You know what’s going to happen here don’t you?

The bastard thing didn’t gel.

All that insulation. All the care. All the careful primping and hoping and wishing and NADA.

Soaps 4. Veronica 0.

It’s Murphy’s law really. I want a gel, and it doesn’t happen. I try to avoid it, and everything goes to hell.

I’m hoping this week has been the last week of chaos in the soap making kitchen. I did get some good batches out of it. The crumbly castile feels lovely, and will make a great soap for me. The orange soap has a wonderful smell which may have been different if I’d successfully kept it opaque and soft. The champagne pomegranate rebatch has a lovely marbled pattern which I’m a big fan of.

And the Reindeer Poo soap?

Well I’m not sure. I’m leaving it alone overnight, in case it changes its mind and heats up.

I’m not holding out too much hope.

{ 3 comments }

The Year Of Making: Homemade Yogurt

by Veronica on April 10, 2014

in The Year of Making

A while back I spoke here about my year of making things from scratch, and how I planned to turn it into a series. Shortly thereafter, I got sick, fell apart, got exhausted and only managed to claw myself back to a semblance of humanity when I realised, hey maybe I ought to start taking my iron supplements again.

MAGIC ENERGY APPEARS.

I’ve felt much less like dying, and so here is my first post in the series.

Making Yogurt From Scratch

It’s pretty easy actually.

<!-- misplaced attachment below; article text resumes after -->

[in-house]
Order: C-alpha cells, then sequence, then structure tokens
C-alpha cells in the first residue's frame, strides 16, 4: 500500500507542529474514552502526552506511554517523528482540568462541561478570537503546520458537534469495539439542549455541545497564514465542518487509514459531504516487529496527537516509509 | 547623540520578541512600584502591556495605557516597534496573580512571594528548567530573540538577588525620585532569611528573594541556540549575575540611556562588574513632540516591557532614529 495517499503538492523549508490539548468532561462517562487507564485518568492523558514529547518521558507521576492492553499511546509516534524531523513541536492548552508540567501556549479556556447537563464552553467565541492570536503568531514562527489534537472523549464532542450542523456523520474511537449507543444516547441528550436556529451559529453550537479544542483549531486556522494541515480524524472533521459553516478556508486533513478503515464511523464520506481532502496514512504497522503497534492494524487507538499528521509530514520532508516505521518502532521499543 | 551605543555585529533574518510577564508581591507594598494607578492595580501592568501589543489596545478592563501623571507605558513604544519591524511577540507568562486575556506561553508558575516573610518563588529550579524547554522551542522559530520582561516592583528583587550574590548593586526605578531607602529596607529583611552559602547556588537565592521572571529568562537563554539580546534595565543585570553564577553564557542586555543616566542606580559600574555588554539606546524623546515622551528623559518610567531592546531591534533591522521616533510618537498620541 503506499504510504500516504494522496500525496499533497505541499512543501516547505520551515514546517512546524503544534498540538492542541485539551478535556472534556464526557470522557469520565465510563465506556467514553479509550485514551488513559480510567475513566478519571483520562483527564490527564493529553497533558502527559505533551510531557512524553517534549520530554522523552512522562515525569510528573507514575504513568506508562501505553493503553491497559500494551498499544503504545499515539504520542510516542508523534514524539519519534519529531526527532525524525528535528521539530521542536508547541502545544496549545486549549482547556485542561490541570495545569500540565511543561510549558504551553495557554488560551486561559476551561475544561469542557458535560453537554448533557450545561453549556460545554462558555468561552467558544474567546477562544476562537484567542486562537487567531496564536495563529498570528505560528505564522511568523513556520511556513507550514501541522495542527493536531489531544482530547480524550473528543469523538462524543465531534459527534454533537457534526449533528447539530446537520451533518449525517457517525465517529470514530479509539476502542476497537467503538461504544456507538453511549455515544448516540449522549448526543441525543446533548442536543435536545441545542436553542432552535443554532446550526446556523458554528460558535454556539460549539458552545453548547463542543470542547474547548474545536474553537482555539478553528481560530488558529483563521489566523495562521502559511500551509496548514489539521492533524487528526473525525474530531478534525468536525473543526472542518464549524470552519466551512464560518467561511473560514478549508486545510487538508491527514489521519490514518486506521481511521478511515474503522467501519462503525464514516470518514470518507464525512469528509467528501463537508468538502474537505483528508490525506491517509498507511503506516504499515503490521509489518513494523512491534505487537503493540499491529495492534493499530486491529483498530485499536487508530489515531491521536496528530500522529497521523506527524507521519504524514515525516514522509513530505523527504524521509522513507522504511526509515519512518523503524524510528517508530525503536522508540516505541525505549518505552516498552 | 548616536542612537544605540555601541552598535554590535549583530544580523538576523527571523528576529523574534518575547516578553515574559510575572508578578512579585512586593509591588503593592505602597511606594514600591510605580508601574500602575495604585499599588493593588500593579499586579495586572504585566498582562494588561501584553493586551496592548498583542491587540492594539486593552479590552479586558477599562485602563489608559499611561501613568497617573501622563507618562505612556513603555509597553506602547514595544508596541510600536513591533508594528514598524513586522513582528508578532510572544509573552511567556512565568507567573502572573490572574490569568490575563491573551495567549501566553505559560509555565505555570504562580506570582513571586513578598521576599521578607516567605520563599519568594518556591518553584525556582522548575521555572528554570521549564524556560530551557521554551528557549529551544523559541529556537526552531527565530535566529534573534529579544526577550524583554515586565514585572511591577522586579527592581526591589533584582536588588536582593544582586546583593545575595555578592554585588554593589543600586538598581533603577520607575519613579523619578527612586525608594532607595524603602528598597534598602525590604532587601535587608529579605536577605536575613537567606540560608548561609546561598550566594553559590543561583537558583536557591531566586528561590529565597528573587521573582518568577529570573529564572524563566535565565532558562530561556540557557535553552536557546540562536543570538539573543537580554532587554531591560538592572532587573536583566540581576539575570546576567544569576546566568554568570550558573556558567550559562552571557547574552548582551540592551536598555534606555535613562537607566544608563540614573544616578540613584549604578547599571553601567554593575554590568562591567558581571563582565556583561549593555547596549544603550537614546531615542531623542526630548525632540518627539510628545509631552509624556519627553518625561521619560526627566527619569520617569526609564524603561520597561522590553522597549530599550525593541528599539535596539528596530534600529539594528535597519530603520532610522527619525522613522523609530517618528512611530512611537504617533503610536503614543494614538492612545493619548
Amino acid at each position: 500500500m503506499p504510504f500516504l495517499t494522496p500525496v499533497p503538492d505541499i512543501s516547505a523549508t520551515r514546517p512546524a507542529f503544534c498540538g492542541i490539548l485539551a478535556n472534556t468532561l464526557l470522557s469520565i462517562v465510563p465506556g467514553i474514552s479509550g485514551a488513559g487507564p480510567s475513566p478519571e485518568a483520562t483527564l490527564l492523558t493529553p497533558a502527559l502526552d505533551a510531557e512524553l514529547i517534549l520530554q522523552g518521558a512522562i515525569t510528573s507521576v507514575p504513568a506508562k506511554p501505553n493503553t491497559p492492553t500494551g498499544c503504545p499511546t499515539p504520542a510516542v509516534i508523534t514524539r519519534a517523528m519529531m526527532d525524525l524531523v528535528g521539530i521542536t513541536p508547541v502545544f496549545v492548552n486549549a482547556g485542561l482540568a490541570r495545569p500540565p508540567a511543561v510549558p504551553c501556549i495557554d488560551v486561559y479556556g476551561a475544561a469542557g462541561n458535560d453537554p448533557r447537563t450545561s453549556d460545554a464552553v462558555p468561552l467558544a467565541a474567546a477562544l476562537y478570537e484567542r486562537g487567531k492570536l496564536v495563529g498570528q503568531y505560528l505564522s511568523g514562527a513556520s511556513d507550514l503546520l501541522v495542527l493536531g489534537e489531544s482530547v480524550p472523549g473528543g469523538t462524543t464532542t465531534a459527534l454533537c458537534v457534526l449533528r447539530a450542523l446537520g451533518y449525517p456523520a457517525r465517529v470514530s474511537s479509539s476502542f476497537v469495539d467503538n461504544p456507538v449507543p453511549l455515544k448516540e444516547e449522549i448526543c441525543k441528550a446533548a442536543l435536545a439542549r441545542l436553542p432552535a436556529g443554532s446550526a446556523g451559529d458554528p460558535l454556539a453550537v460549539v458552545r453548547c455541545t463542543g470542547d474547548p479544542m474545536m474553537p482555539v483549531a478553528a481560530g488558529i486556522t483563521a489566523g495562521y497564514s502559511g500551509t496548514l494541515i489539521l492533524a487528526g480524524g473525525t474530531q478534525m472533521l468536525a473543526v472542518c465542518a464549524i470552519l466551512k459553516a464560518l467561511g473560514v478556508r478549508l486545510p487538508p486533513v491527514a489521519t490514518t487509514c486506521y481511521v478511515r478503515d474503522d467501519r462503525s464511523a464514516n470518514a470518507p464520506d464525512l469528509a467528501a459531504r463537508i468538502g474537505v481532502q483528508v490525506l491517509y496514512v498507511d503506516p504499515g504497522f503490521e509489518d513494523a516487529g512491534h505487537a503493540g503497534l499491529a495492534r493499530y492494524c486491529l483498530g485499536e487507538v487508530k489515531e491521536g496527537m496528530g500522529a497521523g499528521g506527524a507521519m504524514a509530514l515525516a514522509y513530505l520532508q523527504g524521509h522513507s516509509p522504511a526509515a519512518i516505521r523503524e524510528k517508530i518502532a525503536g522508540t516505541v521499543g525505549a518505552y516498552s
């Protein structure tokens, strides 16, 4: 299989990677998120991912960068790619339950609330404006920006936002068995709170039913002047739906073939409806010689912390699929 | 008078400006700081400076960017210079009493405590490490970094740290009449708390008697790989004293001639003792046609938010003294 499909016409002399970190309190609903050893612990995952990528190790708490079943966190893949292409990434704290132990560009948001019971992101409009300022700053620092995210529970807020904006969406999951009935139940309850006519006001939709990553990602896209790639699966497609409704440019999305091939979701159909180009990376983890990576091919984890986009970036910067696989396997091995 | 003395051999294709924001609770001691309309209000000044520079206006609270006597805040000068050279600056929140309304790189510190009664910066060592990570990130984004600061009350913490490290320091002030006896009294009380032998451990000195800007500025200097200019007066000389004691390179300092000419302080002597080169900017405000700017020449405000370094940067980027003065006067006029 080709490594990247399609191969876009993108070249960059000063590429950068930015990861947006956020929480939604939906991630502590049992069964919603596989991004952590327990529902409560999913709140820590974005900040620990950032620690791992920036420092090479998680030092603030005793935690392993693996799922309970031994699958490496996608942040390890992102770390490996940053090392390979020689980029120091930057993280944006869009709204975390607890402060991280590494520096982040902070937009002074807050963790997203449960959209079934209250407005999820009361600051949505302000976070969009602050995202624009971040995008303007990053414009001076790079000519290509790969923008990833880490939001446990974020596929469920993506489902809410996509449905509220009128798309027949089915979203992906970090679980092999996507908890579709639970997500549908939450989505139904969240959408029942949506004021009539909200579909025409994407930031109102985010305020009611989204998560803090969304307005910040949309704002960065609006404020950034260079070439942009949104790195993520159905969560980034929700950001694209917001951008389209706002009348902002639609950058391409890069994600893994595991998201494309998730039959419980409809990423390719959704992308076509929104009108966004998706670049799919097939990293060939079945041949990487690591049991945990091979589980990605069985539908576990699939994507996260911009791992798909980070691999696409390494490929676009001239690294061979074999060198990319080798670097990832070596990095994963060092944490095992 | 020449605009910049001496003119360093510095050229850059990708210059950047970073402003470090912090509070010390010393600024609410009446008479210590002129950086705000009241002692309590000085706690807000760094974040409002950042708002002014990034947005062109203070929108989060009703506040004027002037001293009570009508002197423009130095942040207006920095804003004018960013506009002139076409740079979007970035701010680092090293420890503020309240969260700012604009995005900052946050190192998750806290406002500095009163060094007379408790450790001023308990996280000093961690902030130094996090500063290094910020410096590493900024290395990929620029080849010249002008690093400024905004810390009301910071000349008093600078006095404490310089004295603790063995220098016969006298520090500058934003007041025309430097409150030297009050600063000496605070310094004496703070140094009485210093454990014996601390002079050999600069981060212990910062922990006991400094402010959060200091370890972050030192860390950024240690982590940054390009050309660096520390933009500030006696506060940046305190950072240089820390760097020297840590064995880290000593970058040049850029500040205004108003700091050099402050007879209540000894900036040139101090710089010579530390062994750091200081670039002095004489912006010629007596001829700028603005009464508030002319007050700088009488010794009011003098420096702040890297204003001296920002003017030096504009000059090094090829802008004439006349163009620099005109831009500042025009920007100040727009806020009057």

You’ll need:

UHT milk
Powdered milk
A tub of starter yogurt
Sugar (optional)

A container (1 litre is perfect)
something to insulate with.

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I use my EasiYo yogurt maker thingy, just because it’s the perfect size and it comes with a handy dandy insulating thermos.

Take your container and half fill it with milk.

UHT milk is best apparently, because then you don’t have to worry about heating and cooling the milk.

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If you’re using sugar, add it now. I added 1TB to make it sweeter for the kids, but also made a blueberry sauce. Mix with a whisk until the sugar is dissolved, and then add powdered milk.

Powdered milk helps to thicken the yogurt, so if you like thicker yogurt, add more. I usually add about a cup to add extra fat for Evelyn. Especially as yogurt is one of the few dairy products she can tolerate.

005

Whisk the powdered milk in until you’ve got no lumps. Double check for sugar at the bottom, and whisk more if you need to.

Now add your yogurt starter. Usually I juse use a few tablespoons from my finishing tub of yogurt, but I got distracted and the last few tablespoons of yogurt went sour in the fridge, so I bought this:

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Make sure you pick a yogurt starter that you both like the flavour of AND contains live culture. Check the ingredients. Without the live culture, you’re just making a mess.